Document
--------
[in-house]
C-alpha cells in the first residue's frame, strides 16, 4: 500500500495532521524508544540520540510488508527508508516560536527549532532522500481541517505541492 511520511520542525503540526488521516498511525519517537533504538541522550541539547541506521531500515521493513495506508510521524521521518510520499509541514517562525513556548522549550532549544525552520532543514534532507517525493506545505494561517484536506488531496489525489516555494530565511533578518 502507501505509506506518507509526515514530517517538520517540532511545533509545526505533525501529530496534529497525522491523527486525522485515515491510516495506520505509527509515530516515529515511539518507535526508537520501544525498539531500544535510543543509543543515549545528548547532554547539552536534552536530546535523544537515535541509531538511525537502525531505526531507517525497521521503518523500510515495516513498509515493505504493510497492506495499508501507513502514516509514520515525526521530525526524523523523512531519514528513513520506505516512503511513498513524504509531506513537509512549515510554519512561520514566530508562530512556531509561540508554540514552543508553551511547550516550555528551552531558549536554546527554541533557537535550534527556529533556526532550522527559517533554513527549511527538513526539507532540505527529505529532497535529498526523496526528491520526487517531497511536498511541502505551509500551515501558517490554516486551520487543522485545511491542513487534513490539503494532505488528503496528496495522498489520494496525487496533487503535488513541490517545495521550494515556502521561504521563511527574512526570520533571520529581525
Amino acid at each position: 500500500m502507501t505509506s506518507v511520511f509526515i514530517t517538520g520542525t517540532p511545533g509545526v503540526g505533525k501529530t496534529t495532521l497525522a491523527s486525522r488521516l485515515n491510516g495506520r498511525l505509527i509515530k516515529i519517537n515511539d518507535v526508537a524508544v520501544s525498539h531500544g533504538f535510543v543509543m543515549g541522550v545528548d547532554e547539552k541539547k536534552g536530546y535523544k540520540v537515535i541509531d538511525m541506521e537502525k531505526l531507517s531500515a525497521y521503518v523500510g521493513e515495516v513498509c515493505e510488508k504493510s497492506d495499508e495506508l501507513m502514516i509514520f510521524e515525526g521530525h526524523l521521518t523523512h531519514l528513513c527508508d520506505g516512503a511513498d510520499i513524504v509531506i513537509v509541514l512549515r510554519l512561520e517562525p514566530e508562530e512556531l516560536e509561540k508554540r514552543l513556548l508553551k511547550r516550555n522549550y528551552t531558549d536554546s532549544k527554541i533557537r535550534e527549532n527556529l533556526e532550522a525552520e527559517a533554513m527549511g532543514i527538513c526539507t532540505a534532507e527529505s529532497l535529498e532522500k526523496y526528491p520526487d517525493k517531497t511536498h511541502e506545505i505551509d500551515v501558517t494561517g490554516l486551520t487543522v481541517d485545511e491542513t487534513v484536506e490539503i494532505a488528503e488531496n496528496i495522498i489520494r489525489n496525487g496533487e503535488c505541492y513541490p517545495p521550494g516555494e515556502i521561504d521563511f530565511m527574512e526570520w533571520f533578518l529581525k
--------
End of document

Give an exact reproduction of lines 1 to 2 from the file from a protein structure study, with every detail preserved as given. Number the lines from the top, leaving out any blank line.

[in-house]
C-alpha cells in the first residue's frame, strides 16, 4: 500500500495532521524508544540520540510488508527508508516560536527549532532522500481541517505541492 511520511520542525503540526488521516498511525519517537533504538541522550541539547541506521531500515521493513495506508510521524521521518510520499509541514517562525513556548522549550532549544525552520532543514534532507517525493506545505494561517484536506488531496489525489516555494530565511533578518 502507501505509506506518507509526515514530517517538520517540532511545533509545526505533525501529530496534529497525522491523527486525522485515515491510516495506520505509527509515530516515529515511539518507535526508537520501544525498539531500544535510543543509543543515549545528548547532554547539552536534552536530546535523544537515535541509531538511525537502525531505526531507517525497521521503518523500510515495516513498509515493505504493510497492506495499508501507513502514516509514520515525526521530525526524523523523512531519514528513513520506505516512503511513498513524504509531506513537509512549515510554519512561520514566530508562530512556531509561540508554540514552543508553551511547550516550555528551552531558549536554546527554541533557537535550534527556529533556526532550522527559517533554513527549511527538513526539507532540505527529505529532497535529498526523496526528491520526487517531497511536498511541502505551509500551515501558517490554516486551520487543522485545511491542513487534513490539503494532505488528503496528496495522498489520494496525487496533487503535488513541490517545495521550494515556502521561504521563511527574512526570520533571520529581525